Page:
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Officer in Baltimore school beating probe was a fired deputy

BALTIMORE -- A Baltimore public school police officer under investigation for slapping and kicking a tenth-grade student at a school was fired by the city sheriff's department in 2003.

Officer seen on video slapping a student at a Baltimore school. CBS News

Court records show that the officer, Anthony Spence, also was the subject of a protective order in a domestic violence case in 2011.

Spence acknowledged in a telephone conversation Friday that he's the subject of a criminal investigation into the incident captured on cellphone video Tuesday at the REACH Partnership School, in which he appears to repeatedly slap and kick a teen. That beatdown, which another officer watched, allegedly sent the teen to the hospital with bruised ribs and and injuries to his face.

Spence referred questions to his lawyer, Michael Davey, who didn't immediately respond to calls and emails, but he told The Baltimore Sun that his client thought the boy was trespassing on school grounds and questioned him. He said he couldn't go into specifics because of the ongoing investigation.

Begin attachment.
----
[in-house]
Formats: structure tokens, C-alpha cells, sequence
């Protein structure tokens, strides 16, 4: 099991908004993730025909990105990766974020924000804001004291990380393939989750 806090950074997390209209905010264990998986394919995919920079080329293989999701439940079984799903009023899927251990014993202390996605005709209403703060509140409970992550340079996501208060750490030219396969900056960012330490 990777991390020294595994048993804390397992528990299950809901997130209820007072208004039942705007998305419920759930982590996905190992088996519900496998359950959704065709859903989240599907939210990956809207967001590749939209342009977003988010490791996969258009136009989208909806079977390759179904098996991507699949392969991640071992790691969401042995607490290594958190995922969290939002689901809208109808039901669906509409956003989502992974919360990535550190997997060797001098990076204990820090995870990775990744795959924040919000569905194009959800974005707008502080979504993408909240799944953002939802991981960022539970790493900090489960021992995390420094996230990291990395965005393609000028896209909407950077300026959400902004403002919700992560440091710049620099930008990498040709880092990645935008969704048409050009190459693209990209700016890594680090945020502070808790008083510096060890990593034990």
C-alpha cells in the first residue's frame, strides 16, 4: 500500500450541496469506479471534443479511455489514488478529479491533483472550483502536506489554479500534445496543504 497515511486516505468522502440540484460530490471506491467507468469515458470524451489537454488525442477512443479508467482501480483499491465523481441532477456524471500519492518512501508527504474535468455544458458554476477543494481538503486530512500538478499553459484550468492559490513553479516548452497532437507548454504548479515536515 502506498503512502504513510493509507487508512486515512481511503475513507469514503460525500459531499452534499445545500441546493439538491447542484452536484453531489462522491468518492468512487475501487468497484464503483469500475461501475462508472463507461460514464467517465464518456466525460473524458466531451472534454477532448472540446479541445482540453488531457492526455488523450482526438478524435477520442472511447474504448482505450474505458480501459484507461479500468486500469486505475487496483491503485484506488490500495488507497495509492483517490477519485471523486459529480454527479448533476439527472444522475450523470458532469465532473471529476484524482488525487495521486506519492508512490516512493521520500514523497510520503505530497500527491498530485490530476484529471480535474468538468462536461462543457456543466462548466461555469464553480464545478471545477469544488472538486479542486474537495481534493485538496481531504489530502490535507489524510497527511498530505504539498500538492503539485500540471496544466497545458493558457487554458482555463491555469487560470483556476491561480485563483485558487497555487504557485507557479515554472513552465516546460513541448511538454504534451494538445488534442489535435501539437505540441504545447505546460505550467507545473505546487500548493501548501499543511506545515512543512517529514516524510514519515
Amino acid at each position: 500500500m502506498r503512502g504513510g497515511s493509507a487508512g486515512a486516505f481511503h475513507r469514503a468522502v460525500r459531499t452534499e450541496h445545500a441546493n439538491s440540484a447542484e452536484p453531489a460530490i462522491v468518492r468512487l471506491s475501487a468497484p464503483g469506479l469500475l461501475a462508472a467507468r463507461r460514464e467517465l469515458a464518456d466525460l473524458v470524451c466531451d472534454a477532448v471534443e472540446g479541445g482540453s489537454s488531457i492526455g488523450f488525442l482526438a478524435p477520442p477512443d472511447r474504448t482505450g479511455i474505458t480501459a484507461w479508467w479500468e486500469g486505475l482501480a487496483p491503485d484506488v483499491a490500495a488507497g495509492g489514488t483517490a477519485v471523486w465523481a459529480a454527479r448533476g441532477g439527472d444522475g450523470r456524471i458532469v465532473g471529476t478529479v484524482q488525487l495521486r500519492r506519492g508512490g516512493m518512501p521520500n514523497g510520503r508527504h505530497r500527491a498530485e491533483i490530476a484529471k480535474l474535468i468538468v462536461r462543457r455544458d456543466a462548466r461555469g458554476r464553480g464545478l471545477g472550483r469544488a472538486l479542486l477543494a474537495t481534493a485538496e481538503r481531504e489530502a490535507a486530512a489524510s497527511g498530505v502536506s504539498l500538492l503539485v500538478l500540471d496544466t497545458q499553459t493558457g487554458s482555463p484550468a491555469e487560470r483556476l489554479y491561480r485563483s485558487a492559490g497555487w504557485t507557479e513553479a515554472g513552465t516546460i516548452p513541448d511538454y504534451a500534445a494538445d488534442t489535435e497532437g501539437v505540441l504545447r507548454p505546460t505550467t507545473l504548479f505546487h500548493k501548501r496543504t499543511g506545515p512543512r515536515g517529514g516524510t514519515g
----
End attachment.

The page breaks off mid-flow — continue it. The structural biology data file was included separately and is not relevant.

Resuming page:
The paper reported that Spence was one of two deputies who had previously been fired after they beat and used an electric stun gun on a man they mistook for a bank robber. The city paid $200,000 to settle the man's lawsuit.

Spence and the department's chief are on administrative leave. City police have said they're in the early stages of a criminal investigation into the incident. That probe, officials say, was requested by the acting chief for the city's school police department.

"You hope that's never your child, and that when your child goes to school, that child is respected and appreciated and that the people who take an oath to protect those children never turn around and do what that officer did to my client, " said his attorney, Lauren Geisser.

Coalition to Reform School Discipline has for months been demanding an overhaul of how officers operate in Baltimore City schools.

"We don't know what happened right before this incident, that's true. But no matter what happened, that officer's behavior was inappropriate," said Nicole Joseph, Coalition to Reform School Discipline.

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